By Categories: Ethics

Scientists have for the first time managed to edit genes in a human embryo to repair a genetic mutation, fuelling hopes that such procedures may one day be available outside laboratory conditions.

In results announced in Nature this week, scientists fixed a mutation that thickens the heart muscle, a condition called hypertrophic cardiomyopathy. The cardiac disease causes sudden death in otherwise healthy young athletes and affects about one in 500 people overall.

It is caused by a mutation in a particular gene and a child will suffer from the condition even if it inherits only one copy of the mutated gene. Correcting the mutation in the gene would not only ensure that the child is healthy but it would also prevent the mutation from being passed on to future generations.

In an attempt to remove the small portion of mutation, the researchers injected sperm of a man affected by hypertrophic cardiomyopathy and the gene-editing tool called CRISPR-Cas9, that cuts the DNA near the position of the mutation, into the egg at the same time.

The gene-editing tool cut the DNA at the correct position in all embryos and 42 out of the 58 embryos did not carry the mutation. Though the research marks a major milestone in genome editing of embryos, it will be a long while before it becomes available as a tool to produce healthy embryos.

For instance, even research on embryos using federal funding is not permitted in the U.S., where the research was carried out. The embryos were produced with the clear intention of using them solely for research and not for implanting them in women.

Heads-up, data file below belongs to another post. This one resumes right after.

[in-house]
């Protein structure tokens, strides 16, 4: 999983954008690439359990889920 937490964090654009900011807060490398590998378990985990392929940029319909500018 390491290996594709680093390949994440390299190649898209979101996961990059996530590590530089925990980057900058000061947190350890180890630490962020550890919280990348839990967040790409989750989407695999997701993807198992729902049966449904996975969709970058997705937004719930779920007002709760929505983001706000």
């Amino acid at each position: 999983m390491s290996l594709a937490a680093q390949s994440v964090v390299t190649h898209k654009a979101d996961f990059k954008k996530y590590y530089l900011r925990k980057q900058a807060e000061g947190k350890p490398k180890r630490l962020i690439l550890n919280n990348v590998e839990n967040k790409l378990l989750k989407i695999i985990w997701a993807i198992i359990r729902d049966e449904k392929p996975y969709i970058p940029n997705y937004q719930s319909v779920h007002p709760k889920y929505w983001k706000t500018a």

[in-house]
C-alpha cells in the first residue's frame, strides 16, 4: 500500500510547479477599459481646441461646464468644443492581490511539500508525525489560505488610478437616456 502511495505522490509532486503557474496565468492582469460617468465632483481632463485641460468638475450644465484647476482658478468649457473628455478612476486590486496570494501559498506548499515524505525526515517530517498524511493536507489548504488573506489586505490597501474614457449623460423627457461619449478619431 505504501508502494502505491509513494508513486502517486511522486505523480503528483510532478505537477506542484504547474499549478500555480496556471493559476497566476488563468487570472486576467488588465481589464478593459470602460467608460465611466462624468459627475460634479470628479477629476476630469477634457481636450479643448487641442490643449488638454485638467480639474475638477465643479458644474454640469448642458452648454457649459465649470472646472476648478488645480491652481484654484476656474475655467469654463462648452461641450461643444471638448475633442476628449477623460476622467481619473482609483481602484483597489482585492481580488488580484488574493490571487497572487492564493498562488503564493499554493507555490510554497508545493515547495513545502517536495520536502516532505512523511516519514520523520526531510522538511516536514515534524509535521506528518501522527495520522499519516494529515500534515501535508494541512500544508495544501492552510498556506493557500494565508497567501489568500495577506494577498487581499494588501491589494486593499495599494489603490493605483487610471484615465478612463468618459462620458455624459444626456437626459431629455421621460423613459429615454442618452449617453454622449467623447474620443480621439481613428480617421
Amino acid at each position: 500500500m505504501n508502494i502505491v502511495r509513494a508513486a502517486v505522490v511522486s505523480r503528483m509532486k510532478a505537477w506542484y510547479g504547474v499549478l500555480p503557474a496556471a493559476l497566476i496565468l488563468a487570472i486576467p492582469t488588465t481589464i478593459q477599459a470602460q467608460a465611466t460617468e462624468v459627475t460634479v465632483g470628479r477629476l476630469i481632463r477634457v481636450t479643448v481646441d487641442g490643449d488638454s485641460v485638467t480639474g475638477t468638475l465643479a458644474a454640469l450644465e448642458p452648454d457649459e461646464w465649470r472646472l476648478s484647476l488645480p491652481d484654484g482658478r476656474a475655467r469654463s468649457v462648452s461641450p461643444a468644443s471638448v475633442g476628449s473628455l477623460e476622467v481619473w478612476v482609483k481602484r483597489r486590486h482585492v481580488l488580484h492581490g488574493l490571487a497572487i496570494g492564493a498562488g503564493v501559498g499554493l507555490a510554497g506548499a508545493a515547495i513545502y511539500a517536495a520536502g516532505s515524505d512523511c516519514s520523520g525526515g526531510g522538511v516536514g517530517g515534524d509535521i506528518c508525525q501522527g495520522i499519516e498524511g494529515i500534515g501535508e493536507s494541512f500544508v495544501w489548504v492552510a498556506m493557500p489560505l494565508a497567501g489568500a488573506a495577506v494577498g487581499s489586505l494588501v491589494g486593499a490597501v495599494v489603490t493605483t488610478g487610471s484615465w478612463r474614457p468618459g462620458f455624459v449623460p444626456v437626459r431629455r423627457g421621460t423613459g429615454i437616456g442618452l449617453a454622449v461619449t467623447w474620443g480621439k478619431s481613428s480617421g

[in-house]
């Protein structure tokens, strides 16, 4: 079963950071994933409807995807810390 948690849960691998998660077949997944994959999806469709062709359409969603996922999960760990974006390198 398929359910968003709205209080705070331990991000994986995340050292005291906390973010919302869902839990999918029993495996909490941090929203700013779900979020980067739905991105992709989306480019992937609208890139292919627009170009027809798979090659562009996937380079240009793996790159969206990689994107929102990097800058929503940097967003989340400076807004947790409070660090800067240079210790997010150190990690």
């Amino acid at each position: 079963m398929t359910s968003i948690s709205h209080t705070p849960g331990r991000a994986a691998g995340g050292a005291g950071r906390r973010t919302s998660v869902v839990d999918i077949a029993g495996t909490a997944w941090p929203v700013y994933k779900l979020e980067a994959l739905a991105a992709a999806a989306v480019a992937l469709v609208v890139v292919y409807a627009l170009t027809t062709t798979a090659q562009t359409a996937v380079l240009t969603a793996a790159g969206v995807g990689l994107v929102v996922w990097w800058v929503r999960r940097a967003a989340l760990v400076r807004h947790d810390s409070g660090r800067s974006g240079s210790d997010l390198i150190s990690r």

While several diseases can potentially be prevented by using this technique, including some cancers, the announcement has also revived fears about designer babies being within the realm of possibility.

In retrospect, every advancement in reproductive health, starting from in-vitro fertilisation to the recent birth of a baby through the “three parent” technique for mitochondria-related disease, has initially been mired in controversy but has ultimately come to stay.

In the same way, the use of CRISPR-Cas9 gene-editing tool when proven safe for preventing certain hereditary disease-causing mutations from being passed on to the child should be allowed, especially when no other treatment is available.

In February this year, the U.S. National Academies of Sciences and Medicine allowed scientists to use the tool for research and said the technique to edit embryos will become acceptable for clinical use.

But for that to happen, rigorous research involving multiple locations has to be carried out to address all safety concerns and ethical issues. To that end, the researchers have already addressed an inherent problem of producing embryos containing a mosaic of unrepaired and repaired cells by introducing the gene-editing tool and the sperm together into the egg. Meanwhile, Nonetheless, the philosophical and ethical debates will rage on.

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